“Pakistan has revised its TF (terror financing) risk assessment. However, it does not demonstrate a proper understanding of the TF risks posed by Da’esh (IS), al Qaeda, JuD (Jamaat-ud-Dawa), FIF (Falah-e-Insaniat Foundation), LeT (Lashkar-e-Taiba), JeM (Jaish-e-Mohammad), HQN (Haqqani Network) and persons affiliated with the Taliban,” said the statement released after a week-long plenary session, which assessed Pakistan’s commitments and actions taken against terrorist financing.

This comes a day after the Pakistan government decided to “accelerate action against proscribed organisations” and reinstated a ban on 26/11 mastermind Hafiz Saeed’s JuD and its surrogate, FIF.

The FATF said Pakistan has to demonstrate “effective implementation of targeted financial sanctions (supported by a comprehensive legal obligation) against all 1,267 and 1,373 designated terrorists and those acting for or on their behalf, including preventing the raising and moving of funds, identifying and freezing assets (movable and immovable), and prohibiting access to funds and financial services.”

This is clearly aimed at the JeM, JuD, FIF and Hafiz Saeed.

“As per FATF, Pakistan has to take action against 26 commitments by September this year. The deadlines for five commitments have already lapsed in January this year. Now, it has time to act on 16 commitments till May this year. If it fails to act on those 16 commitment by May, it would have failed to meet 21 out of 26 commitments, even after a year of grey-listing. While they will still have time till September, the blacklisting could be considered,” sources told The Indian Express.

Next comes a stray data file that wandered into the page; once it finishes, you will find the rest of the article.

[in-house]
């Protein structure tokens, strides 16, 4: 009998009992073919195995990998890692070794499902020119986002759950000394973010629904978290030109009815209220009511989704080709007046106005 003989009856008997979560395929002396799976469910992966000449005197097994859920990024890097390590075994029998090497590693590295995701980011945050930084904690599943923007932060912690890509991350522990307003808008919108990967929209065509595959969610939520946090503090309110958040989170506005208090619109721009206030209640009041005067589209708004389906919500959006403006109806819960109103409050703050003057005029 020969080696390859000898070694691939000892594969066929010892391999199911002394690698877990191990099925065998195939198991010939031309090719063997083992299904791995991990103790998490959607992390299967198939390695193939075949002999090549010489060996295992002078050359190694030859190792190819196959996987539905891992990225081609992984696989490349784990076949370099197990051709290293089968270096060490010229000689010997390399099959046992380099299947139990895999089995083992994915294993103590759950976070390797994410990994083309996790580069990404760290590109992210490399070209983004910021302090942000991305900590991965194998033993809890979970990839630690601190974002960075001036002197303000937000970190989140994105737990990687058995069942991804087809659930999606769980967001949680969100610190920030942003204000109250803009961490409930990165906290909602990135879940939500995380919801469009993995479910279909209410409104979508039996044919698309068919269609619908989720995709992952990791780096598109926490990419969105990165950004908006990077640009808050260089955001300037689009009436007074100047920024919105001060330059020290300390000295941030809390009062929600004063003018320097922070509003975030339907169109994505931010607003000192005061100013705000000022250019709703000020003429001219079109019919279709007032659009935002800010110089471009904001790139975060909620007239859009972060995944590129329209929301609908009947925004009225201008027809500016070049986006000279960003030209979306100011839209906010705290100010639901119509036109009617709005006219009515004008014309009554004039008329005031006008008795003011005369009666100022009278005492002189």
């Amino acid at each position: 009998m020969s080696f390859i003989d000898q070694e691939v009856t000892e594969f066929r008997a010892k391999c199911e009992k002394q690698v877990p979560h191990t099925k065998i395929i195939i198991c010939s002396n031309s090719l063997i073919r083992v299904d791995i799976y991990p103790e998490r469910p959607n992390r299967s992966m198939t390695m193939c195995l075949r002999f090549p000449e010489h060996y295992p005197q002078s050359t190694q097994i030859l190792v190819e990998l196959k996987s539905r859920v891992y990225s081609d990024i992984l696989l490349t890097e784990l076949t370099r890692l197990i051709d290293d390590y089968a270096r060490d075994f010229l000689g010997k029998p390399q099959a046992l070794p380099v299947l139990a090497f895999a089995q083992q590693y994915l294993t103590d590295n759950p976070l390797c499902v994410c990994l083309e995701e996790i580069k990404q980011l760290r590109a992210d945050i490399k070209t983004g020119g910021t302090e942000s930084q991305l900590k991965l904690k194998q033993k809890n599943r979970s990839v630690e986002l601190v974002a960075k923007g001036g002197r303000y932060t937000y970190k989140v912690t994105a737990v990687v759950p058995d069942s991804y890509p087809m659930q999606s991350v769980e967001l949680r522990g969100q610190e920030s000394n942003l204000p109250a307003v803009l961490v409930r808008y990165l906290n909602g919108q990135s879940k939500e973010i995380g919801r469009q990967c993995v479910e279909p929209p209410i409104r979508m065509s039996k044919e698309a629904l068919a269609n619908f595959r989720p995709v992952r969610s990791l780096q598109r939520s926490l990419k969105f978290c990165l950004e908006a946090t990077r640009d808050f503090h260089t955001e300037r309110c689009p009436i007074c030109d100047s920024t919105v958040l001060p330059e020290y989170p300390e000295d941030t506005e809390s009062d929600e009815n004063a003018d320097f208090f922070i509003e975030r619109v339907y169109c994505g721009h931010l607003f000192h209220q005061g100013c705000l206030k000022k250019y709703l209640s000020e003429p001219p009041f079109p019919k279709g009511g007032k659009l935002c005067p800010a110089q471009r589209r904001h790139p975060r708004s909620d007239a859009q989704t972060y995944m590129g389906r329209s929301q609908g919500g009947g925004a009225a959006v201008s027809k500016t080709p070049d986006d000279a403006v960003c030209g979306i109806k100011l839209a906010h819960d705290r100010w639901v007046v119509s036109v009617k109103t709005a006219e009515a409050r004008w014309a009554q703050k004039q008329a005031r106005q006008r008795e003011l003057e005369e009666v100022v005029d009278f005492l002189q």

The FATF said Pakistan should continue to work on implementing its action plan to address its strategic deficiencies, including by adequately demonstrating its proper understanding of the terror financing risks posed by the terrorist groups and conducting supervision on a risk-sensitive basis.

Pakistan should also demonstrate that remedial actions and sanctions are applied in cases of anti-money laundering and combating the financing of terrorism violations, it said.

Full report at:




Pulwama attack: India urges ASEAN to support its fight against terrorism

February 22, 2019

Hours after the global terror financing watchdog FATF condemned the Pulwama attack and continued the ‘Gray’ listing of Pakistan, Home Minister Rajnath Singh urged the Association of South East Asian Nations (ASEAN) to support India’s fight against the menace of terrorism.

Delivering the valedictory address at the 4th India-ASEAN Expo and Summit here, Singh said an environment of peace and security are prerequisites for trade and commerce to flourish. “This summit must acknowledge the fact and ensure that the soil of any country should not be used for propagating terrorism,” he said, appealing to the ASEAN countries and other nations to support India’s fight against terrorism.

The development also came a day after Pakistan banned Mumbai attack mastermind Hafiz Saeed’s Jamat-ud-Dawa and its charity wing Falah-e-Insaniat Foundation amid global condemnation and increasing pressure. The suicide bomb attack on the Jammu-Srinagar highway was claimed by Pakistan based Jaish-e-Mohammad led by Maulana Masood Azhar.

The deadly attack on CRPF convoy in Pulwama, which killed at least 40 personnel, has received global condemnation with the Indian government launching an all-out effort to isolate Pakistan globally.

Earlier today the Financial Action Task Force in a statement said, “Pakistan has revised its TF (terror financing) risk assessment. However, it does not demonstrate a proper understanding of the TF risks posed by Da’esh (ISIS), AL-Qaida, JuD (Jamat-ud-Dawa), FIF (Falah-e-Insaniat Foundation), LeT (Lashkar-e-Taiba), JeM (Jaish-e-Mohammad), HQN (Haqqani Network) and persons affiliated with the Taliban.”